I have a great story...my oldest daughter potty trained herself...never never had an accident...never did anything wrong. She was perfect! At 7 years old...she must have decided to experiment...she drew on walls..."wanted to know how it felt"...she peed at the park on purpose..."wanted to know what it was like"...things like this went on and on...everytime I asked her "how was it?..."did you like it?" and we talked about it. It was strange...but fun to have a 7 yr old do what a 2 or 3 year old would do and be able to discuss it!
She is now back to perfect!
my other 4 have followed normal behaviors!
Good Luck!
From what I can tell....you are AN AMAZING MOM... and doing a GREAT JOB!!!
Kids will be kids!!!

Elise said...

Life sure is full of surprises with a three year old during rest time. We have only just made the transition to rest time (in the last week). So far, we have not had any major problems, but it only early days for us. This morning, Savvy and I selected some activities for her to do during rest time today and placed them into a special tub. I am trying to collect things for her to use only during rest time.

As far as disciplining goes, what works best for us is to give choices. For example, When Sav and Blake are not sharing, they are given the choice of sharing, or the toy/activity goes away.

In other instances we may send Sav to her room for a short time. We always tell her (before she goes to her room) why we are not happy with her behaviour and what she could do differently next time. When it is time for her to come out (after a couple of minutes) we get her to tell us why she went to her room, why we were unhappy and how she could do it differently next time.

We also talk a lot about feelings - frustration is a big one here at the moment and how to deal with it appropriately.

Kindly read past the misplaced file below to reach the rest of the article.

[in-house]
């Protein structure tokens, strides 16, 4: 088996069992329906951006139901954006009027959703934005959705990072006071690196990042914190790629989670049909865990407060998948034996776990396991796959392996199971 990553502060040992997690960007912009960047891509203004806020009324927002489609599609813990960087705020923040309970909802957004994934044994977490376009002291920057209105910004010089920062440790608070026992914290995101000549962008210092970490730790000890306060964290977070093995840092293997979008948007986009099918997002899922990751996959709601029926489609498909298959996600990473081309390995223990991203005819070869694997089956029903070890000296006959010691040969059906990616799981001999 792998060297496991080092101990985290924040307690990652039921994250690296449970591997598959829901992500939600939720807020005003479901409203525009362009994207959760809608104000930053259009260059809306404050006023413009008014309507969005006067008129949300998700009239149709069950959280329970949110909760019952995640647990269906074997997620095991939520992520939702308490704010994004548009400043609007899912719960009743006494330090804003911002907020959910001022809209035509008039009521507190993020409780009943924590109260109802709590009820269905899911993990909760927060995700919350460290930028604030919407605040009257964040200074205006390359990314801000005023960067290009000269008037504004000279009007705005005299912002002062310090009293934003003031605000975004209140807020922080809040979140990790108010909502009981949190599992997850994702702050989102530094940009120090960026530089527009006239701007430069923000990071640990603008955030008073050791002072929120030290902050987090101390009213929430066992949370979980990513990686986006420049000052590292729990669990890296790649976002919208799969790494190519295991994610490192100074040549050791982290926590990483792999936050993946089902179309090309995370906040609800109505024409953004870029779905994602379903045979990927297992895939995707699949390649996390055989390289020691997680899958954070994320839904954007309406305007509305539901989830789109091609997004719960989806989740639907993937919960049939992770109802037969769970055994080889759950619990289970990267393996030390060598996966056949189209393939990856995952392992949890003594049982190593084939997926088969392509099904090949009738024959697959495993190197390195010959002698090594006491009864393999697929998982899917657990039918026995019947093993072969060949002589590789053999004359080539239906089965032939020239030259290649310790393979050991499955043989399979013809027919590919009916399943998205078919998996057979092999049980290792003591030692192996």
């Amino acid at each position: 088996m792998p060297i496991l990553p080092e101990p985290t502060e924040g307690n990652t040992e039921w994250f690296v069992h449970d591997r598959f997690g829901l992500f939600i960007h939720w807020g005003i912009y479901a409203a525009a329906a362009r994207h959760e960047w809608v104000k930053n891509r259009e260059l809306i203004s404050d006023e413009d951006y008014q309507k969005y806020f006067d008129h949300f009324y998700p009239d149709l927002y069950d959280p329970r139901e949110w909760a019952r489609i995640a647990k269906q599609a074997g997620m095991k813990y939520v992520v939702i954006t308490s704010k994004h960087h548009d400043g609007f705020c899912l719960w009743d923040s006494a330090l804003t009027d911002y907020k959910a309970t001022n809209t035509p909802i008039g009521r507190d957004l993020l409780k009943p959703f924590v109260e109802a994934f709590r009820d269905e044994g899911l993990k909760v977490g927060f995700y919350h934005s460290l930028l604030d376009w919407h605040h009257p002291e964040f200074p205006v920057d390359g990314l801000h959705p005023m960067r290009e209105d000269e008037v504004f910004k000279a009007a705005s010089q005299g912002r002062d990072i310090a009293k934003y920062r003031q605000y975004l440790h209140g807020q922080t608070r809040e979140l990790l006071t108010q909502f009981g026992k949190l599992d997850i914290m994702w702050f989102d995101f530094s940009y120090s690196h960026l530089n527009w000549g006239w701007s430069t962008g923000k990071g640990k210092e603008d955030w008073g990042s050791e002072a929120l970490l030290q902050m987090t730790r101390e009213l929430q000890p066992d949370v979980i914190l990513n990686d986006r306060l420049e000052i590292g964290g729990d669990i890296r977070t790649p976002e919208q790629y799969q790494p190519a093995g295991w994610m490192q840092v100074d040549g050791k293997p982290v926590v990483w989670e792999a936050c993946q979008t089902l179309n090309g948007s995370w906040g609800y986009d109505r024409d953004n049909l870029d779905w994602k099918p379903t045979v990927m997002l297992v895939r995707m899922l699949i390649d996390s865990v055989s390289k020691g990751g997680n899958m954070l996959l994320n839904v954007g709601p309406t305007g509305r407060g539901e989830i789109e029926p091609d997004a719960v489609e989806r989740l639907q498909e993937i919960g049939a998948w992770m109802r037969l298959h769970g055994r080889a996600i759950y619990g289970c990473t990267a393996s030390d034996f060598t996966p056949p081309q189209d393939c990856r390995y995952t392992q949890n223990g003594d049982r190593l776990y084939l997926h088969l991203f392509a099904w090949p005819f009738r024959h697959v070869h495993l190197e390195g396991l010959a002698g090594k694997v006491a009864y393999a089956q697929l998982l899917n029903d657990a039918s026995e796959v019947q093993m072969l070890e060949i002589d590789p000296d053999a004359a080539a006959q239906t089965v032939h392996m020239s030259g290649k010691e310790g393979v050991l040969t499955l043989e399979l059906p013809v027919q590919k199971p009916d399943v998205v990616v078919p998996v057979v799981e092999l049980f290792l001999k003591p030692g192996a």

Kim said...

I've also read that the last 6 months of a child's year are the most difficult, and it has certainly held true here. Crumpet was *very* difficult from 3.5 to 4. Now that he is almost 4, he is really getting easier. And it will get easier for you too! I think all children need to test boundaries at this age, and they are definitely not mini-adults. Their brains just don't work like ours- I expected too much for a while, but now I'm learning to give him a little leeway. I know how hard it is to have different discipline ideas than your spouse too. My husband believes in being much harsher than I do, and using major consequences like your husband. I think at 3, they really can't understand long term punishment. I use time outs, and lots of discussion. I admit to the occasional spanking - and did spank him the one time he tore a book. That is a major transgression here, which he knows, and he only did it to test me. He knows now not to try it again... Other major issues we have here tend to be hitting me, friends, or the pets. Now, when he's that angry, he is learning to go to his room and hit pillows. Slowly, slowly, with lots of repetition and discussion, things sink in and they alter their behavior. Hang in there...

S said...

Just wanted to offer a hug!

We've tried a lot of different approaches to discipline in the past. Currently we focus on emotion coaching and avoiding rewards and punishments. However, I'm not always on my "A" game :)

We've had many major transgressions around here. The only one that compares to yours is when my son was urinating in his room. He was 7 at the time, fully aware that it was wrong. Nothing worked to stop it until he changed rooms (we had new rooms finished downstairs.) So I can't even take credit.

It will pass, but in my experience one problem just gets replaced by another. I am hoping to be out of the phases by the time they move out. LOL

Christie - Childhood 101 said...

I agree that immediate consequences are best - ones that require the child to take some responsibility for their action, like having to clean up the mess. Anna is old enough to begin to learn that her behaviour has consequences. I also agree with the previous comment, that this is actually part of a larger situation - the fact that it is happening at the same time everyday might mean that Anna is bored at rest time, maybe it is time for a change to that part of her routine, for example, could she lie on the couch and listen to a story on CD as an alternative?
I like to think of 'behaviour guidance' rather then discipline. Asking, "How can I help my child move through this stage? What may be contributing to the problem? What can I teach my child from this?"
Good luck